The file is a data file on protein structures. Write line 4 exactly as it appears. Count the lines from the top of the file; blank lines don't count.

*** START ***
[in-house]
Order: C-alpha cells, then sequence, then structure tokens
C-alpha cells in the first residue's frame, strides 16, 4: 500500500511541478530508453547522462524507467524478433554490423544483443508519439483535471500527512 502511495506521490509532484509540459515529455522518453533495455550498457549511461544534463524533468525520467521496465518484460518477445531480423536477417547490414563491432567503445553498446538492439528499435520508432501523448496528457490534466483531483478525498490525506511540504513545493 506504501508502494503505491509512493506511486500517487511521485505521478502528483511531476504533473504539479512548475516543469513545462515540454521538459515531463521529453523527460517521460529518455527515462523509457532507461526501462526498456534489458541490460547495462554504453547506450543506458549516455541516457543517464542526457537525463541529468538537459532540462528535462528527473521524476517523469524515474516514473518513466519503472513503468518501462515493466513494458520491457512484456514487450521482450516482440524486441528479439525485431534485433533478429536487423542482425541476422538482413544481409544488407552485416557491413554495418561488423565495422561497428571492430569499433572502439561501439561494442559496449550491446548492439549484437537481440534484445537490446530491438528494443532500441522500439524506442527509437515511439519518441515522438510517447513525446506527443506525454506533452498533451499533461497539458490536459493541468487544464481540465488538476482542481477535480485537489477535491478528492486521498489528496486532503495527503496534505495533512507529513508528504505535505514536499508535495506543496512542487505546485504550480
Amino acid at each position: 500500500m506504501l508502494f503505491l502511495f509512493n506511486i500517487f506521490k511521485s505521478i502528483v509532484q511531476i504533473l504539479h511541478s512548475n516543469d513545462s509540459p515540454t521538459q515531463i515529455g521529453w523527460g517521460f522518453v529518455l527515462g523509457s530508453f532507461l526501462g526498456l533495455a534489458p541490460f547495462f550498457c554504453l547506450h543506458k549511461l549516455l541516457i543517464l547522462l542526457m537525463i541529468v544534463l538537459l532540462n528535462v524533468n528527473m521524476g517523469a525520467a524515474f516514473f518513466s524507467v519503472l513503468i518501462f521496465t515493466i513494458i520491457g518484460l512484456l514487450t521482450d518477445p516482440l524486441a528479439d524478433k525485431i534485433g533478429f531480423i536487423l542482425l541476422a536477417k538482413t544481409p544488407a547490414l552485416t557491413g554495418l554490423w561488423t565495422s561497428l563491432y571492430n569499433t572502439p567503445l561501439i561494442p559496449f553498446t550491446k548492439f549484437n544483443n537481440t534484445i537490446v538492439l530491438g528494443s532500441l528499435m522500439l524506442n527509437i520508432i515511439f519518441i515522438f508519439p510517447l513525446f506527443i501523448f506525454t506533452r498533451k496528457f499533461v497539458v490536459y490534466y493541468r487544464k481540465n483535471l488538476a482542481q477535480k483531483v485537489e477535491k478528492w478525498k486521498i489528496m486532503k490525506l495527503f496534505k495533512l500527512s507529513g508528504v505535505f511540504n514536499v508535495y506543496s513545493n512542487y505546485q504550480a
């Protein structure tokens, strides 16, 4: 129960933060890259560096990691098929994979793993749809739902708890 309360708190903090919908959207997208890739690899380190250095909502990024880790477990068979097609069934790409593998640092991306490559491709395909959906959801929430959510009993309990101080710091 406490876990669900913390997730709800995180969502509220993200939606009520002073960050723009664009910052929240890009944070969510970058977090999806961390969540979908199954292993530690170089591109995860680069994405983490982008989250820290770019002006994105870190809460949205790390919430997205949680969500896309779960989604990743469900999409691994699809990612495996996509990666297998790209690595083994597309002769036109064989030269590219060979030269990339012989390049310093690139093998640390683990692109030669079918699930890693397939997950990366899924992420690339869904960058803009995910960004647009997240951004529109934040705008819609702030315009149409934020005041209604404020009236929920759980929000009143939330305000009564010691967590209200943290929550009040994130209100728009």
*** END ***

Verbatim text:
Amino acid at each position: 500500500m506504501l508502494f503505491l502511495f509512493n506511486i500517487f506521490k511521485s505521478i502528483v509532484q511531476i504533473l504539479h511541478s512548475n516543469d513545462s509540459p515540454t521538459q515531463i515529455g521529453w523527460g517521460f522518453v529518455l527515462g523509457s530508453f532507461l526501462g526498456l533495455a534489458p541490460f547495462f550498457c554504453l547506450h543506458k549511461l549516455l541516457i543517464l547522462l542526457m537525463i541529468v544534463l538537459l532540462n528535462v524533468n528527473m521524476g517523469a525520467a524515474f516514473f518513466s524507467v519503472l513503468i518501462f521496465t515493466i513494458i520491457g518484460l512484456l514487450t521482450d518477445p516482440l524486441a528479439d524478433k525485431i534485433g533478429f531480423i536487423l542482425l541476422a536477417k538482413t544481409p544488407a547490414l552485416t557491413g554495418l554490423w561488423t565495422s561497428l563491432y571492430n569499433t572502439p567503445l561501439i561494442p559496449f553498446t550491446k548492439f549484437n544483443n537481440t534484445i537490446v538492439l530491438g528494443s532500441l528499435m522500439l524506442n527509437i520508432i515511439f519518441i515522438f508519439p510517447l513525446f506527443i501523448f506525454t506533452r498533451k496528457f499533461v497539458v490536459y490534466y493541468r487544464k481540465n483535471l488538476a482542481q477535480k483531483v485537489e477535491k478528492w478525498k486521498i489528496m486532503k490525506l495527503f496534505k495533512l500527512s507529513g508528504v505535505f511540504n514536499v508535495y506543496s513545493n512542487y505546485q504550480a